'Guardian angels' watch over Conn
KNOX — Kathleen Conn collects angels.
Some are cherubic, like cupids. Others are languorous and svelte with long, flowing locks. More than two dozen light in different places in her cozy Hilltown home.
“They’re my guardian angels,” Conn said. “I have lots. I think they’re pretty.”
Conn has painted one angel that is half as tall as she. A gift from her husband, it is a commanding presence in her living room. She gave the angel blonde hair and blue eyes, a white dress and white, feathered wings.
The angel’s hands are clasped in prayer, and from her wrists hangs a plaque that says “Home, sweet home.”
Home means a lot to Conn. She grew up — one of eight siblings, six boys and two girls — in a family without enough money to buy a home. Her father, a fisherman, ran a bait shop near the Hudson. Her mother worked odd jobs, as a waitress and cook.
Conn and her husband, Warren, are proud of the red brick home they own on Middle Road in Knox. They met on a blind date 40 years ago, set up by Warren Conn’s cousin. “I was taking care of their children. We went bowling. That was it,” said Conn.
Five years later, the Conns had bought the home where they still live today. Warren Conn, now 64, worked a number of jobs including as a mechanic and painter.
“He’s disabled. We’ve had some really rough times,” said Conn, detailing her husband’s ailments. He suffered a heart attack, has had nine operations for hernias, and is legally blind.
“We’re managing,” said Conn. “We fought for this,” she said of having and keeping their home.
To her, it represents independence. The couple has no children.
“I grew up with nothing,” said Conn. “We worked hard for this. We appreciate it.”
Kathleen Conn, 61, is also disabled. She was injured in a car accident in 2001, suffers from disc problems with her back, and has had her knees replaced.
She used to work as a nurse’s aid and at a supermarket and does “little jobs here and there,” she said.
“You have to keep going,” she said.
What keeps her going?
“I love doing things for people,” said Conn.
She volunteers once a month at the Hilltowns Community Resource Center, run by Catholic Charities of the Diocese of Albany.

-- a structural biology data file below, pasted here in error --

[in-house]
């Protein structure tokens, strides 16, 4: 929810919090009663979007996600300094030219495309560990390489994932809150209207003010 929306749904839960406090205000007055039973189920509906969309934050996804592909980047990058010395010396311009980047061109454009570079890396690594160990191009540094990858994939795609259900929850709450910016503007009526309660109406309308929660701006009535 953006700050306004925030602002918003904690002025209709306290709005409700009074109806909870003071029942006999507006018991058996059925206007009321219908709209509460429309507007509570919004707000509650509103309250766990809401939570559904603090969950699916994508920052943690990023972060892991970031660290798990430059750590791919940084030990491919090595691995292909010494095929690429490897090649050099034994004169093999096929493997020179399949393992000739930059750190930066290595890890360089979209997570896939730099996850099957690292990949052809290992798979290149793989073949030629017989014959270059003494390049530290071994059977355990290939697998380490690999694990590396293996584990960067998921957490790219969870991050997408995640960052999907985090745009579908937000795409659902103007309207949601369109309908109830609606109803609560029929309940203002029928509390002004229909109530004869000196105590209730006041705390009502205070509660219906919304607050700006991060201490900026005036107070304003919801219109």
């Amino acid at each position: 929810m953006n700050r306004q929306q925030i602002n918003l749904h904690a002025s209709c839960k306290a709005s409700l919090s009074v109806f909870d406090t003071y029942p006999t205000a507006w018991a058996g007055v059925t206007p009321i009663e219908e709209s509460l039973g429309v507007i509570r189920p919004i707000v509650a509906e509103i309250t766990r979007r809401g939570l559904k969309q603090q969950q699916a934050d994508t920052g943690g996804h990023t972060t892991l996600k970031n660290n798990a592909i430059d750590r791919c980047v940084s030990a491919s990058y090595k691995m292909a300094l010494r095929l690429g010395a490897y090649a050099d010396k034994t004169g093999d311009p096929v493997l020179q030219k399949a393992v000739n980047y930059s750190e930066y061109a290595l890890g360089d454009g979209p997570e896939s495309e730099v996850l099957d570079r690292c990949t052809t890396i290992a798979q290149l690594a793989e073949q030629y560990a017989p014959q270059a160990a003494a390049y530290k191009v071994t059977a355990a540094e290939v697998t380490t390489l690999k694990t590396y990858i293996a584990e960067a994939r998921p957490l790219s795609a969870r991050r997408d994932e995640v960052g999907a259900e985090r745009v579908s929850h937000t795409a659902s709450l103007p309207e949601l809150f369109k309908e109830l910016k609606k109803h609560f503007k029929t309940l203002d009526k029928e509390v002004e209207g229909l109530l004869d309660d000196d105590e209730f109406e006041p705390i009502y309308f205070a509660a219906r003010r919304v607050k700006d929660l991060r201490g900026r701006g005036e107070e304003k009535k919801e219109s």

“I do whatever I can to help them. They’ve been such a help to us,” she said. “Without them, we couldn’t make it.”
Conn went on, “We had trouble with our lights and ran out of fuel oil…They’re a godsend….And, when we needed food, they were there.”
Conn has gotten groceries at the resource center’s food pantry. She loves to garden, and raises both flowers and vegetables in her yard.
“I like working on my flowers,” she says; she has four flowerbeds. “It’s peaceful and pretty.”
She also grows green beans, string beans, tomatoes, peppers, squash, eggplants, and cucumbers.
“I freeze everything,” Conn said, noting that, if she needs advice on putting up food for winter, she calls her sister-in-law, who used to work for the cooperative extension.
Sometimes, though, when the homegrown food doesn’t stretch far enough, Conn relies on the resource center’s food pantry.
Besides helping out at the resource center, Conn gives back through things she makes. She does beadwork, to make jewelry — earrings, bracelets, and necklaces.
Right now, she is crocheting hats and scarves as Christmas gifts for her nieces and nephews. “We don’t buy gifts for each other,” she said. “We make them with what we have.”
Conn is also beloved for the cookies she bakes and gives. This Christmas, she is planning to bake peanut-butter cookies, chocolate-chip cookies, and macadamia treats with white chocolate.
To decorate for Christmas, Conn plans to use a foot-high tree her sister gave her earlier. “She took two logs and put on a fake tree and decorated it. She’s very creative,” said Conn. She doesn’t want to hurry the Christmas holiday, though, and won’t bring out the tree, to set it in place, in front of the window, until after Thanksgiving. “I don’t want to rush,” she said.
Conn will be getting together with many of her siblings and their offspring for Christmas to celebrate in her brother’s garage. That’s the only place the 30 or 40 family members can fit, she said.
“We all make a dish and bring it,” said Conn.
This will be the first family Christmas gathering without her mother, who died this year.
“My mom made Christmas for us…,” said Conn. “This year, after she passed, they found money in her account,” said Conn, through tears. That money, set aside by her mother, will be used so the family can “have Christmas,” she said.
Conn has a lot of good memories of Christmastime from her childhood. One gift stands out from those early years.
When she was 10, she recalled, “I was told I would not get anything. There was no money.” But, nevertheless, she got the best gift ever — a typewriter.
It was a manual and she would type out recipes and poems that she liked from the newspaper, which she would give to friends.
Asked what she’d like for a Christmas gift this year, Conn said, “Gifts don’t really matter. I’ve got everything I need.”